Monday, September 26, 2011

Reader Response #2: The Dangerous Myth of Grade Inflation

Alfie Kohn makes a strong argument about grade inflation in her essay, “The Dangerous Myth of Grade Inflation.” Kohn demonstrates in-depth knowledge of the topic under discussion for she addresses the other side of argument, proves her claims with qualitative and quantitative statistic evidences, and clearly explains the role of grades in the higher education system. Kohn begins her essays with the quotations of the opposing sides and promptly responds that the other side’s claim is weak for it is based upon insufficient and unreliable source; she reveals that questionnaires fails to prove the existence of grade inflation because it is conducted from a small sample of unreliable representatives, who might not possibly takes their time to answer and return the survey (RR 62). Moreover, she asserts that students’ transcripts are the most accurate to assesses if there is grade inflation, but statistics shows that there is no significant increase.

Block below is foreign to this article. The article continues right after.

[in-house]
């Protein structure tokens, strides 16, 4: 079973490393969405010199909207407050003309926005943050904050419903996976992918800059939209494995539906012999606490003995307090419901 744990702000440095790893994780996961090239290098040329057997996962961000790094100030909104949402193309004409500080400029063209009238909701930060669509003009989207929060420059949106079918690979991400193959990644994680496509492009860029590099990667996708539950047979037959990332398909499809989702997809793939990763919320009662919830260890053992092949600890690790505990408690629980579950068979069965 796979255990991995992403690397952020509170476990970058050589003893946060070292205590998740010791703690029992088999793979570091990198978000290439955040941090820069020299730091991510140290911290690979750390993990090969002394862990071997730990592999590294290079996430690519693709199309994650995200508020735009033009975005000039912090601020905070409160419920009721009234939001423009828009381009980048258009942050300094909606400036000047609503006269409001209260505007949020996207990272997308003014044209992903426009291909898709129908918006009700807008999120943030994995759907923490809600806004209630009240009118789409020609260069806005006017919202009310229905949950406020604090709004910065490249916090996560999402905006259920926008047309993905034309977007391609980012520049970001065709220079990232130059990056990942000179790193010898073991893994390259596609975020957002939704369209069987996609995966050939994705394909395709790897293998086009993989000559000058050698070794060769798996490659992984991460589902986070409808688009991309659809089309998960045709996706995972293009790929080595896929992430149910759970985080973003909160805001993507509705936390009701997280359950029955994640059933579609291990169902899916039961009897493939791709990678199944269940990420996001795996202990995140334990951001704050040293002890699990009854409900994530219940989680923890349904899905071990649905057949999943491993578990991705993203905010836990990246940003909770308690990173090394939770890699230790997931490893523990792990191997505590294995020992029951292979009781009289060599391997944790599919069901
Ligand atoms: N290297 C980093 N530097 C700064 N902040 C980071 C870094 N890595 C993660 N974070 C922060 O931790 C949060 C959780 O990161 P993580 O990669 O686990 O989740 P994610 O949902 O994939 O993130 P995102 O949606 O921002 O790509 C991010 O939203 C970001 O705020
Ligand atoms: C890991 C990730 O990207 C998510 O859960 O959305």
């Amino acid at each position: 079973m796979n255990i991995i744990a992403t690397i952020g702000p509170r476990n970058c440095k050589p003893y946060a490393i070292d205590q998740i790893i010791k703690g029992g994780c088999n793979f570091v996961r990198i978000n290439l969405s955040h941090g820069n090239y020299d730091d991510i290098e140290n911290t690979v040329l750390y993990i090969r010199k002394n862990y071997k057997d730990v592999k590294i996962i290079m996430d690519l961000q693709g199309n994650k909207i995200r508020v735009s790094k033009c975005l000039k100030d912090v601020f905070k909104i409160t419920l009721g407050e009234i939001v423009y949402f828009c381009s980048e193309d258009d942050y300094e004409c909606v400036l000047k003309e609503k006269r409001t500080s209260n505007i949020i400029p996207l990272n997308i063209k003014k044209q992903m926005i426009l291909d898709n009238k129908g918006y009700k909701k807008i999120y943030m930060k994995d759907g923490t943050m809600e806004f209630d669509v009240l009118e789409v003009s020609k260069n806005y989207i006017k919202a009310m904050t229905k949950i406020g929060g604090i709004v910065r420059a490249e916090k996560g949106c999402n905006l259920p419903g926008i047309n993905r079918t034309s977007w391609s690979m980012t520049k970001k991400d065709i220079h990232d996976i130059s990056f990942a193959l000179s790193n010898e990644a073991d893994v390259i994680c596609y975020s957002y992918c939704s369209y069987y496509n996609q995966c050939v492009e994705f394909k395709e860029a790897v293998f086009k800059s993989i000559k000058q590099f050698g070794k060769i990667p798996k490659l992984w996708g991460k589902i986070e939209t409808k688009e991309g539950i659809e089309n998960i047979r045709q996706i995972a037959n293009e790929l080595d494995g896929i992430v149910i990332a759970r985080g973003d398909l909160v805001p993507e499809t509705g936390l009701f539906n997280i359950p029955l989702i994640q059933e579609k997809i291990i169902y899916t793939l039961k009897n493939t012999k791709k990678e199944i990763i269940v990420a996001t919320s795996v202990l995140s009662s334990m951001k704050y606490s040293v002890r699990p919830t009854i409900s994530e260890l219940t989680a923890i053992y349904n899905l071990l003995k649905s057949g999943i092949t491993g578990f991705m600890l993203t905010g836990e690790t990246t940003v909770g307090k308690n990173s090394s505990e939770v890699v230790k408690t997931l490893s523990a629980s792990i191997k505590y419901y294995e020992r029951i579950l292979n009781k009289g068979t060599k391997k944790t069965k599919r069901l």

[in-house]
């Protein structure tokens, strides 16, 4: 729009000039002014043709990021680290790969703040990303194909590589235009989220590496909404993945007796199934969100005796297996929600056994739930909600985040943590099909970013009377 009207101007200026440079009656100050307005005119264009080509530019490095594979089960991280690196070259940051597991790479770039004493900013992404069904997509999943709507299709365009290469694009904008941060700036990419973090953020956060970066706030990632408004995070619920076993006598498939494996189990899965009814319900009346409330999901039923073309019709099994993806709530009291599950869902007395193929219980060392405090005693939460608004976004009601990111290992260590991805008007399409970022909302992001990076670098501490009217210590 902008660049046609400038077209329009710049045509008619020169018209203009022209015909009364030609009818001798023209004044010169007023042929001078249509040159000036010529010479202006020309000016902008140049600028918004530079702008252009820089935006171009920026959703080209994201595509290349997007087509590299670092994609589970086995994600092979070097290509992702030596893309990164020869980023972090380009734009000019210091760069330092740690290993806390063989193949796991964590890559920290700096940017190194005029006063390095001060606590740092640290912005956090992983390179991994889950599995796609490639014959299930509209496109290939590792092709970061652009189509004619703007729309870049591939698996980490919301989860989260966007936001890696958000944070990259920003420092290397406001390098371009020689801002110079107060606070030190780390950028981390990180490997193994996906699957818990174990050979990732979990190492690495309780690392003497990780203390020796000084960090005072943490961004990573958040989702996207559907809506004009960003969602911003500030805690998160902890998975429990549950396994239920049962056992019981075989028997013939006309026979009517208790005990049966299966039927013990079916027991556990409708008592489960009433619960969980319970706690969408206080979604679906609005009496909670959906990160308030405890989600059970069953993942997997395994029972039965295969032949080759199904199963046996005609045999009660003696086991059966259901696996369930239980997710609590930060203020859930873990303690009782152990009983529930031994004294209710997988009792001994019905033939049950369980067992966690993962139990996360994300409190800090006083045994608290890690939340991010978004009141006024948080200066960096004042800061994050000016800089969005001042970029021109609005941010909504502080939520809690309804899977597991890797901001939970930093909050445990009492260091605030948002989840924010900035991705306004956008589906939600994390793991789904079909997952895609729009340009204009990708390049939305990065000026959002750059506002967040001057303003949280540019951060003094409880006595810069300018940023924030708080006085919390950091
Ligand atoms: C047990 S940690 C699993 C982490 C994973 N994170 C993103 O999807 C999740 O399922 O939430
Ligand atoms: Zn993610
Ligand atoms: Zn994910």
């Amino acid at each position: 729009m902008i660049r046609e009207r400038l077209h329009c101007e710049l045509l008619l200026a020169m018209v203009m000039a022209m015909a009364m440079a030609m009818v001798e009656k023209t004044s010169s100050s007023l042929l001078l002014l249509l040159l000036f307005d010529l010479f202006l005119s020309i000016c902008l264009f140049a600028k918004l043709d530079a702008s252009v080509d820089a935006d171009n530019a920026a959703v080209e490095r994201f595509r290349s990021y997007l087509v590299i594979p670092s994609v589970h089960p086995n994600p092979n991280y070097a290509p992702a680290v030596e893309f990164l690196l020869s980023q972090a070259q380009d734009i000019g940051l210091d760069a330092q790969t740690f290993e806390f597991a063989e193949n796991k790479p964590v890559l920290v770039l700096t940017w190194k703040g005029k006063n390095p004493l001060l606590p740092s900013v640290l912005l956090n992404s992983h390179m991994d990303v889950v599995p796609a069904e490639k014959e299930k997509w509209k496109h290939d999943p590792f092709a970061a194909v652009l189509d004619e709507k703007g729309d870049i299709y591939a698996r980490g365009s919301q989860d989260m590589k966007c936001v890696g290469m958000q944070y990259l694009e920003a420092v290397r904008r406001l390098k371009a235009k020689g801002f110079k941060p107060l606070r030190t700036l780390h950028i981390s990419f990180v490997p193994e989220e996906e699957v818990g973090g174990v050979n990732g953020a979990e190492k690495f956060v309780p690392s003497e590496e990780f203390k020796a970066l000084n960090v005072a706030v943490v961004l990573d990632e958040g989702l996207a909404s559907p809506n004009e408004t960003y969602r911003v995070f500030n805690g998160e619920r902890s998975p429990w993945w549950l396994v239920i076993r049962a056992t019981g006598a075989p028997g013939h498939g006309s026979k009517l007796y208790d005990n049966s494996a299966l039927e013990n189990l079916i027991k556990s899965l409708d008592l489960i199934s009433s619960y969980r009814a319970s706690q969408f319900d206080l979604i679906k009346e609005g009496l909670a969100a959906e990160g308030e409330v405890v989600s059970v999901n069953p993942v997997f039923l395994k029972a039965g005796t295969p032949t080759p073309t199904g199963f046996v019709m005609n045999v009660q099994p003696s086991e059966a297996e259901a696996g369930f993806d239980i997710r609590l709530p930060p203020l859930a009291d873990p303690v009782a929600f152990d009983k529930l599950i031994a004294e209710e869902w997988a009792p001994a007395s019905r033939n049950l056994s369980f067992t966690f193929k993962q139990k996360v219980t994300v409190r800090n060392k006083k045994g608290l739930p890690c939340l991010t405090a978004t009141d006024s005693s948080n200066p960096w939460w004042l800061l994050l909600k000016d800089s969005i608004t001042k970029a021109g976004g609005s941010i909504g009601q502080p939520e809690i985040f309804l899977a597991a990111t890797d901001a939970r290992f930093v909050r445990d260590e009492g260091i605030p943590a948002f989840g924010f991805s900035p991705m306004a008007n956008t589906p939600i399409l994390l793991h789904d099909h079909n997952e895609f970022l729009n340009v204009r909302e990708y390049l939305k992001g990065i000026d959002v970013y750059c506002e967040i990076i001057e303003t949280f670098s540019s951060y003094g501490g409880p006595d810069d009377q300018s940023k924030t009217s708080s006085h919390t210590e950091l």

Throughout her responses to the opposing sides, Kohn uses many specific statistic data as evidences to support her claims and to weaken the claims of the opposing sides. Such use of logical appeals, mostly through large statistic data that reflects the higher education population, helps open her discussion to all the people within higher education, instead of a single university, and win their approvals. Beside the use of statistic data to capture the attention of larger audiences, in paragraph 7 of her essay, Kohn also proposes explanations to why grades are higher now than in the past and why people “spent so many years trying to make good students look bad” (RR 63). Such projected assumptions make readers to questions the motive of the opposing side’s argument.

Kohn displays in-depth analysis of grade inflation not only in her assessment of the opposing side claims, but also in her discussion of the roles of grades in learning, especially in higher education. This discussion opens another perspective for readers to critically think about grade inflation; it also establishes a good impression in their minds that Kohn is a person who is concern with how students can have qualitative education instead of grades. Overall, Kohn argument is valid and sound because her assessment of the opposing side argument with many statistic data and facts establishes her as a fair, creditable, and knowledgeable person.

No comments:

Post a Comment